Drawdown: 'The heat energy contained below the earth’s surface is about 100 billion times more than current world energy consumption. Geothermal power—literally “earth heat”—taps into underground reservoirs of steamy hot water, which can be piped to the surface to drive turbines that produce electricity.
Prime geothermal conditions are found on less than 10 percent of the planet, but new technologies dramatically expand production potential. One new approach targets deep underground cavities and adds water to create hydrothermal pools where they do not currently exist. Care must be taken, as the means to access these cavities can create micro-earthquakes.
With subterranean resources flowing 24-7, without interlude, geothermal production can take place at all hours and under almost any weather conditions. Geothermal is reliable, abundant, and efficient. While drilling is expensive, the heat source itself is free. According to the Geothermal Energy Association, 39 countries could supply 100 percent of their electricity needs from geothermal energy, yet only 6 to 7 percent of the world’s potential geothermal power has been tapped.'
Drawdown: 'Nuclear plants use fission to split atomic nuclei and release the energy that binds protons and neutrons together. It is the most complex process ever invented to boil water, which powers steam turbines that generate electricity. Greenhouse gas emissions are calculated to be ten to a hundred times higher for coal-fired plants than for nuclear.
Currently, 29 countries have operative nuclear plants; they produce about 11 percent of the world’s electricity. Nuclear is expensive, and the highly regulated industry is often over-budget and slow. While the cost of virtually every other form of energy has gone down over time, nuclear is four to eight times higher than it was four decades ago.'
06. Wave and Tidal
Drawdown: 'Wave- and tidal-energy systems harness natural oceanic flows—among the most powerful and constant dynamics on earth—to generate electricity. A variety of companies, utilities, universities, and governments are working to realize the promise of consistent and predictable ocean energy, which currently accounts for a fraction of global electricity generation.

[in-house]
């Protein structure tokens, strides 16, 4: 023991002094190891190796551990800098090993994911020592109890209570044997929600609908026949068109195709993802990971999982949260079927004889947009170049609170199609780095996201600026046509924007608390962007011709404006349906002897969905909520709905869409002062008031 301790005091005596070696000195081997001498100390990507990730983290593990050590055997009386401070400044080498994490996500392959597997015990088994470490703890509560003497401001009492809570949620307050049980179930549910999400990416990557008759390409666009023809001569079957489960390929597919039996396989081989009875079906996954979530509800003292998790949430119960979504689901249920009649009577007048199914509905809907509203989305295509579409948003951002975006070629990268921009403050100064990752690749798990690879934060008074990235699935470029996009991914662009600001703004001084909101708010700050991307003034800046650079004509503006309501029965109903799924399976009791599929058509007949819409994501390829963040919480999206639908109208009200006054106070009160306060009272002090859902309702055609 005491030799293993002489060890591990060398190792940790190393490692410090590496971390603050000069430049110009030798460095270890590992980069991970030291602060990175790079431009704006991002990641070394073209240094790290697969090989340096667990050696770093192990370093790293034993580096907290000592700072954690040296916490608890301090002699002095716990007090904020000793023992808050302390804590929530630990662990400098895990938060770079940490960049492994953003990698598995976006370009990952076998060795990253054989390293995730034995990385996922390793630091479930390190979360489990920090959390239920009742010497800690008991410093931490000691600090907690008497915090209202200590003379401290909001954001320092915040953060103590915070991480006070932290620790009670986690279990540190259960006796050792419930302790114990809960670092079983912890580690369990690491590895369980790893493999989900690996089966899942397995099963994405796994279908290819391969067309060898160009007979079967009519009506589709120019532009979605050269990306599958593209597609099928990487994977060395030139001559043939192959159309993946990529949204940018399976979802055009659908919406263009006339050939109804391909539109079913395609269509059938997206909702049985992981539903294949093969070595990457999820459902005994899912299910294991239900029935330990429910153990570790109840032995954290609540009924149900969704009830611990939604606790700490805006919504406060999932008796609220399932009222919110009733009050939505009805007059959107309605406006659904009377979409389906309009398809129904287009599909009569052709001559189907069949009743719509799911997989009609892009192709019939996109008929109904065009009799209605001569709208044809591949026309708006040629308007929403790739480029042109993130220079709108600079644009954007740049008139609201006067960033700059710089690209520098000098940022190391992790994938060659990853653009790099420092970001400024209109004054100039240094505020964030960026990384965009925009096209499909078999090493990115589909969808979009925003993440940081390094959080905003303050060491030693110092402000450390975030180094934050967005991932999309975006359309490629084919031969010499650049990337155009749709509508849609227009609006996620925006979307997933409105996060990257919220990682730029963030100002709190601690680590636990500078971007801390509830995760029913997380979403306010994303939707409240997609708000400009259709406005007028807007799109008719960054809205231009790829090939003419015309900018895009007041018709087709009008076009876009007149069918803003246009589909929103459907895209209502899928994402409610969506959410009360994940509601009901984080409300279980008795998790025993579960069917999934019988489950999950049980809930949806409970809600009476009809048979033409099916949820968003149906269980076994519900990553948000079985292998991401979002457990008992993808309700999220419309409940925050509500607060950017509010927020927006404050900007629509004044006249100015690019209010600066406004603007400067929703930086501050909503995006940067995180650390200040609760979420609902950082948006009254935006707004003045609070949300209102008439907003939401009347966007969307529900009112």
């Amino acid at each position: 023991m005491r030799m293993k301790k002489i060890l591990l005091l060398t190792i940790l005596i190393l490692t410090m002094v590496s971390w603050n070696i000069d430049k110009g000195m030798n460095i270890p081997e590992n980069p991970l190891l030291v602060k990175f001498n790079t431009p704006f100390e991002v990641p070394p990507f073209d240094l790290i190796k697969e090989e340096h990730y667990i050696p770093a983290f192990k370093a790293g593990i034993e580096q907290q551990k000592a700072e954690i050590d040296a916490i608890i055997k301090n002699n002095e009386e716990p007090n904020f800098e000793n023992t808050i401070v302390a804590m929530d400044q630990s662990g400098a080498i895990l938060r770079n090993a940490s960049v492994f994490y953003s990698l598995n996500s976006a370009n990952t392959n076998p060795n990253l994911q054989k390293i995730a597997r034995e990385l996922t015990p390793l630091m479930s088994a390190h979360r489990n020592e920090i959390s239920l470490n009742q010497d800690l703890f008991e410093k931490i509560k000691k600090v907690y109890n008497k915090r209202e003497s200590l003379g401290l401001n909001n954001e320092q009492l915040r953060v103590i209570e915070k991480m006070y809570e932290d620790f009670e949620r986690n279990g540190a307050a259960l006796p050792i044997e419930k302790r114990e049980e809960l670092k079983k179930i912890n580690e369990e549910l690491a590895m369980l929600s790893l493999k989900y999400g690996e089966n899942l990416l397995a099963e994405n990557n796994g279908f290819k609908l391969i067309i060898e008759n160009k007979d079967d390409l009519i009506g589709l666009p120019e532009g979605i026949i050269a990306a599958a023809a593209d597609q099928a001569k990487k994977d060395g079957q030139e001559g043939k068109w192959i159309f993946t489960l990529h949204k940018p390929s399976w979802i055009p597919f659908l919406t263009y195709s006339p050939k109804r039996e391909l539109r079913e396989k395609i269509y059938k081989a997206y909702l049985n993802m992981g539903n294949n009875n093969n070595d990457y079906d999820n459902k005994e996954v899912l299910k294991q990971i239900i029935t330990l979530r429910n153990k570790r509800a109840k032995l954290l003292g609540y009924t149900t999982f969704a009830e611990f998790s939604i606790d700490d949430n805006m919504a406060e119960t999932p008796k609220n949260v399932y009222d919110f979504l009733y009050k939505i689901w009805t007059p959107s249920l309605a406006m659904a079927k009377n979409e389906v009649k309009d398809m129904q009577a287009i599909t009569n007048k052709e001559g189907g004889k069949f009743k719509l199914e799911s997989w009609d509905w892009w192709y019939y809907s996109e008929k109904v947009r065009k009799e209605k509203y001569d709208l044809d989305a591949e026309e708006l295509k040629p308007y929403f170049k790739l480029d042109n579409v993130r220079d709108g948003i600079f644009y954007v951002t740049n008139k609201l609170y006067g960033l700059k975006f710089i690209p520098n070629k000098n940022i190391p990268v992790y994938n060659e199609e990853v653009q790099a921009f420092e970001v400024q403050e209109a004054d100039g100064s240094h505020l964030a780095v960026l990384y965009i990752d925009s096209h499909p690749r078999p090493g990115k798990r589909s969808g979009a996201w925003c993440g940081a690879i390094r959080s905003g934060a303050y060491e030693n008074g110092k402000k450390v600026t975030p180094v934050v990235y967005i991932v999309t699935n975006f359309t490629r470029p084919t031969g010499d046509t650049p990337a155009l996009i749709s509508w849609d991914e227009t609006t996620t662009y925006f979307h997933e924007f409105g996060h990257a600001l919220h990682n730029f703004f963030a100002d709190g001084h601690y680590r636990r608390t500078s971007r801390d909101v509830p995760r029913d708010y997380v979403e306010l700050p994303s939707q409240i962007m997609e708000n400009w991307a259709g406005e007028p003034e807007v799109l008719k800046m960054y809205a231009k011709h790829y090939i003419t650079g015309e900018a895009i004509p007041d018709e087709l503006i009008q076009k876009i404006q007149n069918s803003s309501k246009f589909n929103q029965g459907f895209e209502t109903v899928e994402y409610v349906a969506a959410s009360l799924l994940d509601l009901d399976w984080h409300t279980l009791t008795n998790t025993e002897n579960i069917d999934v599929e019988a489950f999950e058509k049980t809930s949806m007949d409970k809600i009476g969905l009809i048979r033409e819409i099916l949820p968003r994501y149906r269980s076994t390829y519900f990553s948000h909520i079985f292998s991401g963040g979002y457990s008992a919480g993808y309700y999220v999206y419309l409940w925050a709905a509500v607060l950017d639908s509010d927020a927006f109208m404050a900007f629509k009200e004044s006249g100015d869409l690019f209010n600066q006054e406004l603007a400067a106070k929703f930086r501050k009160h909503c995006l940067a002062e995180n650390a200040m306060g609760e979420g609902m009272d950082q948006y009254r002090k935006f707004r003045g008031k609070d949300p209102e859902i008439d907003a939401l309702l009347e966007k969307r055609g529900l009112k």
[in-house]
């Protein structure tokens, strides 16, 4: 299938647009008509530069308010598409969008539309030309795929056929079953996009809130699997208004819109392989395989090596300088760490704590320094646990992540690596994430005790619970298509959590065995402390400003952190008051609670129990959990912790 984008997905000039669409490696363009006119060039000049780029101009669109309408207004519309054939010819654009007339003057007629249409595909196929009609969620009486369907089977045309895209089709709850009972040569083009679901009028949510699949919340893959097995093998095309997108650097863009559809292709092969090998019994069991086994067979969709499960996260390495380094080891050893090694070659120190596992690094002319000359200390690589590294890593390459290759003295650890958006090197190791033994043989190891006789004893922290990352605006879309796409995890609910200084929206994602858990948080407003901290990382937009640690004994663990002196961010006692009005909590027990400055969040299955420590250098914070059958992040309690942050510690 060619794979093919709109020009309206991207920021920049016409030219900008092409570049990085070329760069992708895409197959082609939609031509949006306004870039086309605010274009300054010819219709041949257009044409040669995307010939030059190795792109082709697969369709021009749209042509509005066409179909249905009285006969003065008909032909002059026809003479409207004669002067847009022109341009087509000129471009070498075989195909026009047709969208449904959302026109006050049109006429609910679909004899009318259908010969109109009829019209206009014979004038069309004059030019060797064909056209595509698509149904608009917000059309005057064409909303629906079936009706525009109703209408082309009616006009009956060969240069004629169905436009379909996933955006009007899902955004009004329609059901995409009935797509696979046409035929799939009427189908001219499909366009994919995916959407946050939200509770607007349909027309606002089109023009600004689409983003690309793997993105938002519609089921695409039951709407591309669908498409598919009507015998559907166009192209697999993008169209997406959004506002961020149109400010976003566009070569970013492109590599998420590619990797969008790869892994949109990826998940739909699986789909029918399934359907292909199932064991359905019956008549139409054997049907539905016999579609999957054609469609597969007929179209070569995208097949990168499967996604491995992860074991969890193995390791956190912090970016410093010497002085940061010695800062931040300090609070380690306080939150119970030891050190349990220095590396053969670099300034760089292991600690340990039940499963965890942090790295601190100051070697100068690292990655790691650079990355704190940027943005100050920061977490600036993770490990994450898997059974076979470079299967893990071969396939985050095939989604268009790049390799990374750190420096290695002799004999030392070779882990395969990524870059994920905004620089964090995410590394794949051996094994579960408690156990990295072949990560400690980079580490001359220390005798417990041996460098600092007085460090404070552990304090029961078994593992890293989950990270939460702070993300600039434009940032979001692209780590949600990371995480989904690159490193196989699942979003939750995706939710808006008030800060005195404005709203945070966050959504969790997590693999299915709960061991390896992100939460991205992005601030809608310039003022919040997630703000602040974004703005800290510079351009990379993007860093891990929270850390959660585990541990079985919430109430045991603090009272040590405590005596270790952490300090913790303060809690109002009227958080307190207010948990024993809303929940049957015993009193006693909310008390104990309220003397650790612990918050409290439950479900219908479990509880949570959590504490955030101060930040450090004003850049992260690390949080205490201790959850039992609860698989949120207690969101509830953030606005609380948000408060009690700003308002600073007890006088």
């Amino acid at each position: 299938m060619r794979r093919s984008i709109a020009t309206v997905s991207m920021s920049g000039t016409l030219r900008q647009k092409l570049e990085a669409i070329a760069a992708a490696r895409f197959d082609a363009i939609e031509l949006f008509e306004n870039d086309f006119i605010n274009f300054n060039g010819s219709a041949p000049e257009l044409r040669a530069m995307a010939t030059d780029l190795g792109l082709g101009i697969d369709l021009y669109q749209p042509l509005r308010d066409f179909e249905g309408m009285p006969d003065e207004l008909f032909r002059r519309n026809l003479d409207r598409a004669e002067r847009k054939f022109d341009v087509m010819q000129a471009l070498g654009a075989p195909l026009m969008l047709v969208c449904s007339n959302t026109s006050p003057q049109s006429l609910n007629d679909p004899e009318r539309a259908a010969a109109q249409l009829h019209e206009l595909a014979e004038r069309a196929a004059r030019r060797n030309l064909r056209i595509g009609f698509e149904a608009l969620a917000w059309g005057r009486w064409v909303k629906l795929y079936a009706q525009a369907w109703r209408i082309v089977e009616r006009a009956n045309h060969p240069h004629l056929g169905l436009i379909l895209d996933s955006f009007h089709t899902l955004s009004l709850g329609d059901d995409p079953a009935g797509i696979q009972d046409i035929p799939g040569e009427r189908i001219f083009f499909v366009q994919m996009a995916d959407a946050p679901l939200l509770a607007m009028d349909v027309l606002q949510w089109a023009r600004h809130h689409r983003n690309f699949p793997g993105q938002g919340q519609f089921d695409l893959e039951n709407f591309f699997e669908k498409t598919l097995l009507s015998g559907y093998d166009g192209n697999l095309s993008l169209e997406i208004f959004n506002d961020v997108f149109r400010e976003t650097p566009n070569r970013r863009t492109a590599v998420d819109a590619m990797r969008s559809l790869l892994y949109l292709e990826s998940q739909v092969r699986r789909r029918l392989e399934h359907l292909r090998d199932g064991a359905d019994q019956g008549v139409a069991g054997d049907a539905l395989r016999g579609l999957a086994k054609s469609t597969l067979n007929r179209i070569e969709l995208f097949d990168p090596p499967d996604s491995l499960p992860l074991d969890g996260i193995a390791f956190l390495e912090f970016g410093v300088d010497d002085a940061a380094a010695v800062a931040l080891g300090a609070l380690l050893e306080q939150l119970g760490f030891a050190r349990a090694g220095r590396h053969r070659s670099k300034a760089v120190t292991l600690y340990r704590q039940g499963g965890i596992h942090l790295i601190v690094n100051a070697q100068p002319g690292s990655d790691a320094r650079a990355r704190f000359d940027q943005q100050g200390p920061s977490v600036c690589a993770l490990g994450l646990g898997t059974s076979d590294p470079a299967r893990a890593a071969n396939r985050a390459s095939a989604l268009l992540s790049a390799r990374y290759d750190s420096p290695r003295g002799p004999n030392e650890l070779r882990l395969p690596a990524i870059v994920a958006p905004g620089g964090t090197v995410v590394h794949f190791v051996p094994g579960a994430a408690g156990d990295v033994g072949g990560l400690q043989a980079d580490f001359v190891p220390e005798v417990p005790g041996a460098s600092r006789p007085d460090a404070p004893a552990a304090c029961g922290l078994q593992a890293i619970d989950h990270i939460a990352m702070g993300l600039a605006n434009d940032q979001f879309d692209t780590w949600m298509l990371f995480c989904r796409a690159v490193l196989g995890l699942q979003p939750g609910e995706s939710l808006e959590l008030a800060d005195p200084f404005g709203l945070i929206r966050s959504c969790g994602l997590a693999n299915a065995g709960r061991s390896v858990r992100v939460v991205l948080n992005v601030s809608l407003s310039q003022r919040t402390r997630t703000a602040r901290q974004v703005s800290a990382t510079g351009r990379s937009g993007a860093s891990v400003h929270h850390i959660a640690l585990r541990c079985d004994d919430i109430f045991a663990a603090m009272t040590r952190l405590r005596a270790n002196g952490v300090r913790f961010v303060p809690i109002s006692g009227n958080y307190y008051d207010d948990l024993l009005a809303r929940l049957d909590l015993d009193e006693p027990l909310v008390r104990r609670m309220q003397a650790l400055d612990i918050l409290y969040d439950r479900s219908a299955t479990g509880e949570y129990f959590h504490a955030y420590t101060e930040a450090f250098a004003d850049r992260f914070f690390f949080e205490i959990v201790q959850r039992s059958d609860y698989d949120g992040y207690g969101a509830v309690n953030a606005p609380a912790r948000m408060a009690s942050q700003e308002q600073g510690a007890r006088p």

While the ocean’s perpetual power makes wave and tidal energy possible, it also creates obstacles. Operating in harsh and complex marine environments is a challenge—from designing systems to building installations to maintaining them over time. It is more expensive than producing electricity on solid ground.
Despite decades of work, marine technologies are still in early development and lag well behind solar and wind. Tidal energy is more established than wave, with more projects in operation today. Across the world, a variety of wave-energy technologies are being tested and honed, in pursuit of the ideal design for converting waves’ kinetic energy into electricity.
Wave and tidal energy is currently the most expensive of all renewables. Still, the opportunity of marine-based energy is massive. Proponents believe wave power could provide 25 percent of U.S. electricity, for example. Realizing it will require substantial investment and expanded research.'
Drawdown: 'Coal- and gas-fired power plants produce large amounts of waste heat. Cogeneration systems, also known as combined heat and power (CHP), capture excess heat from electricity production and put the otherwise-forfeited thermal energy to work. It can be used at or near the site for district heating or to create additional electricity. Cogeneration avoids greenhouse gas emissions to the extent that it reduces reliance on fossil fuels for heating and electricity.
Many of the cogeneration systems currently online are found in the industrial sector. In countries such as Denmark and Finland, cogeneration makes up a significant part of the energy mix largely because of its use in district heating systems. In Denmark, around 80 percent of district heating and more than 60 percent of electricity demand is met by CHP.
The opportunity to reduce emissions and save money through cogeneration is significant because of the inherent low efficiency of electrical generation. From a financial viewpoint, adoption makes sense for many industrial and commercial uses, as well as for some residential uses. Cogeneration makes it possible to produce more energy with the same amount, and cost, of fuel.'